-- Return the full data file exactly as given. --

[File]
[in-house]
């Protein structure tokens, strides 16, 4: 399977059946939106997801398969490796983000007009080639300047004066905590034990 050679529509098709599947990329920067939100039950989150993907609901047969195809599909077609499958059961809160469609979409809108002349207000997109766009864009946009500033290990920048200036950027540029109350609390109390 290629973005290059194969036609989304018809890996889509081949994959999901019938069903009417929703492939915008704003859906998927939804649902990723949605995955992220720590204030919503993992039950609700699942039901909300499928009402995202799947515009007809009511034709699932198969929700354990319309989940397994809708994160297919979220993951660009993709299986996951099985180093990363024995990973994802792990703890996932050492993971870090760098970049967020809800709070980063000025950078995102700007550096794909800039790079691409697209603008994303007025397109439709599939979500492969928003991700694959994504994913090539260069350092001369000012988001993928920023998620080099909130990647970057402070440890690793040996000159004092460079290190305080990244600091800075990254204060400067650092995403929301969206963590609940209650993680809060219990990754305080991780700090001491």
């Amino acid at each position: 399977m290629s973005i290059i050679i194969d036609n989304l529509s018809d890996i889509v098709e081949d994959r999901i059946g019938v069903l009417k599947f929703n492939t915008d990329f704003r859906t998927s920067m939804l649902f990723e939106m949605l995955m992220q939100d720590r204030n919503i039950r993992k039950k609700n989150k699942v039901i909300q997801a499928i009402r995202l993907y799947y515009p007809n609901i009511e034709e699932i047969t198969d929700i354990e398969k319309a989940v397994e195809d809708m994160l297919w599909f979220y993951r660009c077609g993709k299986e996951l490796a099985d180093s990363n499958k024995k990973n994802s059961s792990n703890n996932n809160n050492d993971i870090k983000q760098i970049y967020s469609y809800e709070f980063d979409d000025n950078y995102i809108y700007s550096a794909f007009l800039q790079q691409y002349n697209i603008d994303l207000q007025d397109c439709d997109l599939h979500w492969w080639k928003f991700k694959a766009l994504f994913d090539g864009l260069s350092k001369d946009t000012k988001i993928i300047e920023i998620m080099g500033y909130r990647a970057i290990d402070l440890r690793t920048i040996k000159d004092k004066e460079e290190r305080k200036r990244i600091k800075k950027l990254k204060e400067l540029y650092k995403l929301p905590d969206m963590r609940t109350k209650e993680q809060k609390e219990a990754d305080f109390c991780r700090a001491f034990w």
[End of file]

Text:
[in-house]
């Protein structure tokens, strides 16, 4: 399977059946939106997801398969490796983000007009080639300047004066905590034990 050679529509098709599947990329920067939100039950989150993907609901047969195809599909077609499958059961809160469609979409809108002349207000997109766009864009946009500033290990920048200036950027540029109350609390109390 290629973005290059194969036609989304018809890996889509081949994959999901019938069903009417929703492939915008704003859906998927939804649902990723949605995955992220720590204030919503993992039950609700699942039901909300499928009402995202799947515009007809009511034709699932198969929700354990319309989940397994809708994160297919979220993951660009993709299986996951099985180093990363024995990973994802792990703890996932050492993971870090760098970049967020809800709070980063000025950078995102700007550096794909800039790079691409697209603008994303007025397109439709599939979500492969928003991700694959994504994913090539260069350092001369000012988001993928920023998620080099909130990647970057402070440890690793040996000159004092460079290190305080990244600091800075990254204060400067650092995403929301969206963590609940209650993680809060219990990754305080991780700090001491």
């Amino acid at each position: 399977m290629s973005i290059i050679i194969d036609n989304l529509s018809d890996i889509v098709e081949d994959r999901i059946g019938v069903l009417k599947f929703n492939t915008d990329f704003r859906t998927s920067m939804l649902f990723e939106m949605l995955m992220q939100d720590r204030n919503i039950r993992k039950k609700n989150k699942v039901i909300q997801a499928i009402r995202l993907y799947y515009p007809n609901i009511e034709e699932i047969t198969d929700i354990e398969k319309a989940v397994e195809d809708m994160l297919w599909f979220y993951r660009c077609g993709k299986e996951l490796a099985d180093s990363n499958k024995k990973n994802s059961s792990n703890n996932n809160n050492d993971i870090k983000q760098i970049y967020s469609y809800e709070f980063d979409d000025n950078y995102i809108y700007s550096a794909f007009l800039q790079q691409y002349n697209i603008d994303l207000q007025d397109c439709d997109l599939h979500w492969w080639k928003f991700k694959a766009l994504f994913d090539g864009l260069s350092k001369d946009t000012k988001i993928i300047e920023i998620m080099g500033y909130r990647a970057i290990d402070l440890r690793t920048i040996k000159d004092k004066e460079e290190r305080k200036r990244i600091k800075k950027l990254k204060e400067l540029y650092k995403l929301p905590d969206m963590r609940t109350k209650e993680q809060k609390e219990a990754d305080f109390c991780r700090a001491f034990w």